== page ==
Anyone who thought billing was just another accounting function would have been stunned if they attended Informa’s NextGen BSS and Pricing Mobile Data joint event in London this week.
It was not because of startling new technology on display, the competent presentations or the active discussions going on during the breaks – it was the realization that billing, charging and pricing are being taken seriously again by the C-suite.
After years of big spending on the network, there is a realization that whatever travelling over that network that can be monetized, must be. But that is not always as easy as it sounds.
New products and services should be great drivers of revenue but if they cannot be monetized at launch they become just another traffic generator over mobile networks, in particular, that are already starting to creak. Business and marketing departments need to involve the billing folk right from the start if for no other reason than to say what can or can’t be done in terms of charging.
For many operators, it has been many years since they invested heavily in billing systems. Sure, they have rationalized some by transforming their business systems and updated them, but many are simply not ‘fit for purpose’ in the digital era where they are expected to charge for things they would never have imagined just a few years ago.
The whole essence of this new billing world is that everything needs to be done in real-time, and those big, old, post-paid legacy systems just don’t work that way. And don’t even think about converging your even more ancient IN pre-paid platform as an option, presuming the vendor that supplied it to you is even still around.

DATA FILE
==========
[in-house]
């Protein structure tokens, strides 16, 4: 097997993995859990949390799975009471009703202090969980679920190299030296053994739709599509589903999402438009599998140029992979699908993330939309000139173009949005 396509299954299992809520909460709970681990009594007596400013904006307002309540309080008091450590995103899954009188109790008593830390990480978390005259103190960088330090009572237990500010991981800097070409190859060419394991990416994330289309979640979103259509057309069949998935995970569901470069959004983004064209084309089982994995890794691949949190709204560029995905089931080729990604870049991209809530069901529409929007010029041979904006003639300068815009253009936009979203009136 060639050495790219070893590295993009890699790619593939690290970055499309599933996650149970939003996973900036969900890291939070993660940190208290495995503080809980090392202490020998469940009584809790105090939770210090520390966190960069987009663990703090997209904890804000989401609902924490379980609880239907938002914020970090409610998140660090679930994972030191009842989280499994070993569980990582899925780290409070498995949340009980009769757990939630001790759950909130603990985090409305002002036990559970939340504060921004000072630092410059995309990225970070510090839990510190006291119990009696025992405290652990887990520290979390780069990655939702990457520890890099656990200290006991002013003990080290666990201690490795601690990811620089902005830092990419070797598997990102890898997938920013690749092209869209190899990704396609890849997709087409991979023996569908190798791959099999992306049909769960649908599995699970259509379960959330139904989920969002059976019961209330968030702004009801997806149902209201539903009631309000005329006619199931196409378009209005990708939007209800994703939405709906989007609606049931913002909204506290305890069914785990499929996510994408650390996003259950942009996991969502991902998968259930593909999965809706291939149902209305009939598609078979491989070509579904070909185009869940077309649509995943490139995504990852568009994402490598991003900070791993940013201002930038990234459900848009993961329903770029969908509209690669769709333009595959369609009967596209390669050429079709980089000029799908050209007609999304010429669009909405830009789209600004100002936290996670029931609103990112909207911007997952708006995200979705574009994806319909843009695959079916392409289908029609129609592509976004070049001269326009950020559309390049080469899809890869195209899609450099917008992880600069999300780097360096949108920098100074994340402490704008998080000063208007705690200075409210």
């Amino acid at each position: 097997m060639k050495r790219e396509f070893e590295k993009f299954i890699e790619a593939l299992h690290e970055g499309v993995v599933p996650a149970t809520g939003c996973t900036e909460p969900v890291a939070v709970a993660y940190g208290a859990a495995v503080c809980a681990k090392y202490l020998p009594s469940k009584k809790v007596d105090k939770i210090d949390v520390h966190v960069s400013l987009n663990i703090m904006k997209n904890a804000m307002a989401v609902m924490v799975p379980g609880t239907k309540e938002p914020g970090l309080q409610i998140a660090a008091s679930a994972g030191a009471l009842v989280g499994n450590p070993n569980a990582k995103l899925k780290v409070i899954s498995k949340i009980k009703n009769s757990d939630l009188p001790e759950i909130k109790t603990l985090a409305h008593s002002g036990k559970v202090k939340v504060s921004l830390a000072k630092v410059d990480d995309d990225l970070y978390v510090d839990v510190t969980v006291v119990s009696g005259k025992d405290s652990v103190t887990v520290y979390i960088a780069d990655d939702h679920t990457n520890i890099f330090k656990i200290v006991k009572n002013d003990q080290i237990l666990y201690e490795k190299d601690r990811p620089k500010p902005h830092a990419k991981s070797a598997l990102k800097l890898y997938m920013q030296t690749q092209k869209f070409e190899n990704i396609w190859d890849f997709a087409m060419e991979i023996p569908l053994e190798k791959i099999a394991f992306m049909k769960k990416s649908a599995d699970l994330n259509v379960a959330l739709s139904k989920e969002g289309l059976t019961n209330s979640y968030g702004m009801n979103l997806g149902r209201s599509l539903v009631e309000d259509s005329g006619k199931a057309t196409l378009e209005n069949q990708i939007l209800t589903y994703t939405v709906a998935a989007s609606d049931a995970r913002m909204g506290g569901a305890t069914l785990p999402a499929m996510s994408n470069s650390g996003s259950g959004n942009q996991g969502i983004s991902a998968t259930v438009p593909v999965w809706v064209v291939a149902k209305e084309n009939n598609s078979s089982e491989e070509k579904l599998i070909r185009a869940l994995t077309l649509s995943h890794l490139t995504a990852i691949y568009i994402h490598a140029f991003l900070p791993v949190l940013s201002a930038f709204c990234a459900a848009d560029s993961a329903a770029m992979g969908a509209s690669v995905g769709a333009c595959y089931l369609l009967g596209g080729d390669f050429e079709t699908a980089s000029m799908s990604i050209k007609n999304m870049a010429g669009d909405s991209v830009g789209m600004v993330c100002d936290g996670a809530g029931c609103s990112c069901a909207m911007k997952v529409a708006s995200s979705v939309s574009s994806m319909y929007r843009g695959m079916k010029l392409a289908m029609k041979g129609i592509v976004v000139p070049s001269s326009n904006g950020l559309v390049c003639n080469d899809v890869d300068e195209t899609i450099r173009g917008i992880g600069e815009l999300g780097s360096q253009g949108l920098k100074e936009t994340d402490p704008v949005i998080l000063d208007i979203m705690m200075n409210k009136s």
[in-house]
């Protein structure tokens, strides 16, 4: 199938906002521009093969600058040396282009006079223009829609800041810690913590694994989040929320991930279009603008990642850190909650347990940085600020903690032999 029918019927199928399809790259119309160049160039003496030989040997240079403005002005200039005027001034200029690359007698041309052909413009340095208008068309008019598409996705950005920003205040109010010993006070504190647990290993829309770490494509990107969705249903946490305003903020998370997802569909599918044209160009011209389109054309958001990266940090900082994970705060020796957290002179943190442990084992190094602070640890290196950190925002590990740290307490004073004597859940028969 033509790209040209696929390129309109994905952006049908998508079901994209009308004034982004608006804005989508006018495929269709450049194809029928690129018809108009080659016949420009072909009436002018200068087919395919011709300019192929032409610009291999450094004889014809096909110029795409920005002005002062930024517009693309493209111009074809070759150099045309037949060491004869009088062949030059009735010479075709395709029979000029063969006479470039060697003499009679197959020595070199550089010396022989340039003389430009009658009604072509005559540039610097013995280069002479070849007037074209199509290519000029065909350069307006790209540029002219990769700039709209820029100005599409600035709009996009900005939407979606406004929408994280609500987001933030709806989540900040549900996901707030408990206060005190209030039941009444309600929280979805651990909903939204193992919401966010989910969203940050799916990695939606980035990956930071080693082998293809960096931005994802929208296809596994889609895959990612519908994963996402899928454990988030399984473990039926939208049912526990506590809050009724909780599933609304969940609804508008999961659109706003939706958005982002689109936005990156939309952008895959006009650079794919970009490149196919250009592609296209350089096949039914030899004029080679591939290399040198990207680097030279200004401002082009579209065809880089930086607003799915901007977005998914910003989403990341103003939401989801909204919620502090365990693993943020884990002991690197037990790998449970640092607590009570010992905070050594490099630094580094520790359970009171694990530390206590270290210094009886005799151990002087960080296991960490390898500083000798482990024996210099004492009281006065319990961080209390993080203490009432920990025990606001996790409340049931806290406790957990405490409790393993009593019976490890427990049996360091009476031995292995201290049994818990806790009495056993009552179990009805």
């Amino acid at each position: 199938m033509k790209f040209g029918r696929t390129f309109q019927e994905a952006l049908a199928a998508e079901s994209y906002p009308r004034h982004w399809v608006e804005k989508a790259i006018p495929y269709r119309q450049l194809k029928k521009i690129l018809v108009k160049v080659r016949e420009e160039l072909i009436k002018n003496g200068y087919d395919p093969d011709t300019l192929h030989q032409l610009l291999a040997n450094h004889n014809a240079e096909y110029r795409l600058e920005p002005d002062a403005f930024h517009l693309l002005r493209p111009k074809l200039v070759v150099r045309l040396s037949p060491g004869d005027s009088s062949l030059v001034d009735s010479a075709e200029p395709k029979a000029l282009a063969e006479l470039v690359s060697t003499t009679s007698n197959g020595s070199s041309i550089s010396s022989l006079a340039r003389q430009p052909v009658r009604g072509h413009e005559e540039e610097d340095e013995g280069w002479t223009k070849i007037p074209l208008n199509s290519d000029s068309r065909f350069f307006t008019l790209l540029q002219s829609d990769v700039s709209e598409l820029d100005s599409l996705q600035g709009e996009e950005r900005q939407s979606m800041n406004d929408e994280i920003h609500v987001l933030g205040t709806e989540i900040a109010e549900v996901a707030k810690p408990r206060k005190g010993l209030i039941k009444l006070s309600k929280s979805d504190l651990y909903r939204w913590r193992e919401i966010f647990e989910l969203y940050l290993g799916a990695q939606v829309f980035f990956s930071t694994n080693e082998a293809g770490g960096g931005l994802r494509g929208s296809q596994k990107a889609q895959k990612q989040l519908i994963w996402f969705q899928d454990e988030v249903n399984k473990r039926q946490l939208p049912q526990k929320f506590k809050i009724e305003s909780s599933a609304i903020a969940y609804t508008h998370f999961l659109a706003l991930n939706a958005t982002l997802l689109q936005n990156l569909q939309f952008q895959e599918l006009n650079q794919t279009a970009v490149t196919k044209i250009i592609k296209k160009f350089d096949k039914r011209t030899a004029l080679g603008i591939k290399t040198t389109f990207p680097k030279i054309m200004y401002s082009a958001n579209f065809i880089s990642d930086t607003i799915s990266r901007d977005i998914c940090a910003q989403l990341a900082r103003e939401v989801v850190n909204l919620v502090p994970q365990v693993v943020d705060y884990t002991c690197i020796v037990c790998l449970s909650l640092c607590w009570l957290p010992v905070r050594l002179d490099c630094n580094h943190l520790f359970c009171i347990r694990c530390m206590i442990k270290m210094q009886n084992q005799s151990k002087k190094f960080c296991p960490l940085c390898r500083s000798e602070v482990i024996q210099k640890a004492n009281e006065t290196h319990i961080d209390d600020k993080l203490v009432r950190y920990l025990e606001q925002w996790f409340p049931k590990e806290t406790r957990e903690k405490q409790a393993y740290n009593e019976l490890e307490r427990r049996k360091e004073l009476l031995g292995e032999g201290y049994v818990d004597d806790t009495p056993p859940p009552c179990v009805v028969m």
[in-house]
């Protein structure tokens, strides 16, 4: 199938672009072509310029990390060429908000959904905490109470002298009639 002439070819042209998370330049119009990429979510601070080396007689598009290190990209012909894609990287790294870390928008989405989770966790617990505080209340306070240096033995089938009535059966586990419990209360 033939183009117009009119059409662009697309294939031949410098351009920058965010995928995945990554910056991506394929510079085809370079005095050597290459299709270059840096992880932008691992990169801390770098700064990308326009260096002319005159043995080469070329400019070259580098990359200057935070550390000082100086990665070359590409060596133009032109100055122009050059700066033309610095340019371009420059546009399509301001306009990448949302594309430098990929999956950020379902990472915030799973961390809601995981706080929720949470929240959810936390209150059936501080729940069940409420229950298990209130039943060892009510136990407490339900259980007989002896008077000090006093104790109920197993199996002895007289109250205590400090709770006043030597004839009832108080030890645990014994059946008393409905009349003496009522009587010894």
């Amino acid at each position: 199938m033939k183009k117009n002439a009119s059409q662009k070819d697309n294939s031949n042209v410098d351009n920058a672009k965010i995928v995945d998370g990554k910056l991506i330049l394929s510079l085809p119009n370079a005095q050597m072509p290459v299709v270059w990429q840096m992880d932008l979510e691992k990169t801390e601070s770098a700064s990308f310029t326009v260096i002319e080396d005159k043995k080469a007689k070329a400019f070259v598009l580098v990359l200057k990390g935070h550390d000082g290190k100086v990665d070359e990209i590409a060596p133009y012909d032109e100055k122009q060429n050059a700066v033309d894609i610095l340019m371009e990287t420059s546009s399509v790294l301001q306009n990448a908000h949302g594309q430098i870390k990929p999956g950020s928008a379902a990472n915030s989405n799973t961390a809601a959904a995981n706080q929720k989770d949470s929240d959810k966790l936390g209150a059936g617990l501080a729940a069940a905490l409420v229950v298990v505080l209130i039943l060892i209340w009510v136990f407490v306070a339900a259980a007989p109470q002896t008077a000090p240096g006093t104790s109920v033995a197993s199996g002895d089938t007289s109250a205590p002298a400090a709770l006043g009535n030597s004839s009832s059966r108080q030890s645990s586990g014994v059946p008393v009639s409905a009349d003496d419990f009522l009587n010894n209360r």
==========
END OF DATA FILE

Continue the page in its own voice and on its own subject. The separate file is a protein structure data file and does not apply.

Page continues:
‘Next Generation’ strategies are passé and we are currently in the ‘Now Generation.’ Everything is expected in real-time, and in order for data limits, credit limits, roaming blowouts and data tiers to be managed it means that applying a value to any service has to be done at the point of delivery – in real-time.
The only way this can be achieved effectively and economically is by utilizing Online Charging Systems (OCS) for all customer types and all transactions, but this requires a wholesale change in thinking to introduce and manage them.
Vendors at the event had many solutions on show but there was a distinct underplay on who, in the operators, has the knowledge to consult and manage this wholesale change in the way billing departments will be working.
It may be the very same people that were released in the last cost-cutting exercise that found work with the vendors when they found their services ‘no longer required.’
The billing people left in the operators may now be their most valuable resource, the vendors of OCS their most valuable partners and the ability to charge for anything and everything in real-time, their biggest differentiator. The old adage – ‘if you can’t bill it, kill it’ has never been more valid.
If networks do simply become the utilities experts are predicting then we will have to be able to monetize whatever travels over them, and we are nowhere near that stage yet.